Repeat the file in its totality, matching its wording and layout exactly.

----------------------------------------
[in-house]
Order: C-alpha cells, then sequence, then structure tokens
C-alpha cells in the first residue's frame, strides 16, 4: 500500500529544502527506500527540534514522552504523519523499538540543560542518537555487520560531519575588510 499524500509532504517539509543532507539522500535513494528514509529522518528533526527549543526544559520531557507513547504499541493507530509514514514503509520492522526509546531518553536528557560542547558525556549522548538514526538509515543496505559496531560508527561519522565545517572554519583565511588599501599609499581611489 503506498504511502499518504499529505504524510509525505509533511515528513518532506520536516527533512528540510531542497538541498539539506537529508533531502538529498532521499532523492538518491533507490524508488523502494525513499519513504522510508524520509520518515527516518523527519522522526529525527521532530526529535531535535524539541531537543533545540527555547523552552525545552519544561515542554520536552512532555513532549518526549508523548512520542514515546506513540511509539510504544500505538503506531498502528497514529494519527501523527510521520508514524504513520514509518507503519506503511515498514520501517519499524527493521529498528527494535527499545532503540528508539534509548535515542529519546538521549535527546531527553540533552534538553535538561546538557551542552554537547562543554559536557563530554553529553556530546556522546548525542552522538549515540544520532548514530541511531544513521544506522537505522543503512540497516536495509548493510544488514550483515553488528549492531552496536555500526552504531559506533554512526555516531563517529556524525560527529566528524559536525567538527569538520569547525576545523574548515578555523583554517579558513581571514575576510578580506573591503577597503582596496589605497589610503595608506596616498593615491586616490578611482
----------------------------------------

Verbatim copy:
[in-house]
Order: C-alpha cells, then sequence, then structure tokens
C-alpha cells in the first residue's frame, strides 16, 4: 500500500529544502527506500527540534514522552504523519523499538540543560542518537555487520560531519575588510 499524500509532504517539509543532507539522500535513494528514509529522518528533526527549543526544559520531557507513547504499541493507530509514514514503509520492522526509546531518553536528557560542547558525556549522548538514526538509515543496505559496531560508527561519522565545517572554519583565511588599501599609499581611489 503506498504511502499518504499529505504524510509525505509533511515528513518532506520536516527533512528540510531542497538541498539539506537529508533531502538529498532521499532523492538518491533507490524508488523502494525513499519513504522510508524520509520518515527516518523527519522522526529525527521532530526529535531535535524539541531537543533545540527555547523552552525545552519544561515542554520536552512532555513532549518526549508523548512520542514515546506513540511509539510504544500505538503506531498502528497514529494519527501523527510521520508514524504513520514509518507503519506503511515498514520501517519499524527493521529498528527494535527499545532503540528508539534509548535515542529519546538521549535527546531527553540533552534538553535538561546538557551542552554537547562543554559536557563530554553529553556530546556522546548525542552522538549515540544520532548514530541511531544513521544506522537505522543503512540497516536495509548493510544488514550483515553488528549492531552496536555500526552504531559506533554512526555516531563517529556524525560527529566528524559536525567538527569538520569547525576545523574548515578555523583554517579558513581571514575576510578580506573591503577597503582596496589605497589610503595608506596616498593615491586616490578611482